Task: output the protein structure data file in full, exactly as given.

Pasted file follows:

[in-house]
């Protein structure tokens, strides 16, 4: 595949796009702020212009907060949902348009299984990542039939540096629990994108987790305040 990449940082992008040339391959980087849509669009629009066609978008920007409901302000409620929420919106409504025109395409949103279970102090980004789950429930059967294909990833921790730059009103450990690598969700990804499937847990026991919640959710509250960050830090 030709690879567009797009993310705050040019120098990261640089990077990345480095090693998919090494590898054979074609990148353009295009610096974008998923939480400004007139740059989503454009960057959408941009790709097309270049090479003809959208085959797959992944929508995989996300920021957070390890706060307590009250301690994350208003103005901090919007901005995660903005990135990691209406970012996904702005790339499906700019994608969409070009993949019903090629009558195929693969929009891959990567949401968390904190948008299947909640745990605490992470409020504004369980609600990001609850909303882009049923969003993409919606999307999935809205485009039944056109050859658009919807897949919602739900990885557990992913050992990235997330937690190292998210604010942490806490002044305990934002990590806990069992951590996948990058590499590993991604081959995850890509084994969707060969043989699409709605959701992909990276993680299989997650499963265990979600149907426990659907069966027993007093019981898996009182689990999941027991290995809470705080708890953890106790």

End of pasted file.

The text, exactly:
[in-house]
């Protein structure tokens, strides 16, 4: 595949796009702020212009907060949902348009299984990542039939540096629990994108987790305040 990449940082992008040339391959980087849509669009629009066609978008920007409901302000409620929420919106409504025109395409949103279970102090980004789950429930059967294909990833921790730059009103450990690598969700990804499937847990026991919640959710509250960050830090 030709690879567009797009993310705050040019120098990261640089990077990345480095090693998919090494590898054979074609990148353009295009610096974008998923939480400004007139740059989503454009960057959408941009790709097309270049090479003809959208085959797959992944929508995989996300920021957070390890706060307590009250301690994350208003103005901090919007901005995660903005990135990691209406970012996904702005790339499906700019994608969409070009993949019903090629009558195929693969929009891959990567949401968390904190948008299947909640745990605490992470409020504004369980609600990001609850909303882009049923969003993409919606999307999935809205485009039944056109050859658009919807897949919602739900990885557990992913050992990235997330937690190292998210604010942490806490002044305990934002990590806990069992951590996948990058590499590993991604081959995850890509084994969707060969043989699409709605959701992909990276993680299989997650499963265990979600149907426990659907069966027993007093019981898996009182689990999941027991290995809470705080708890953890106790």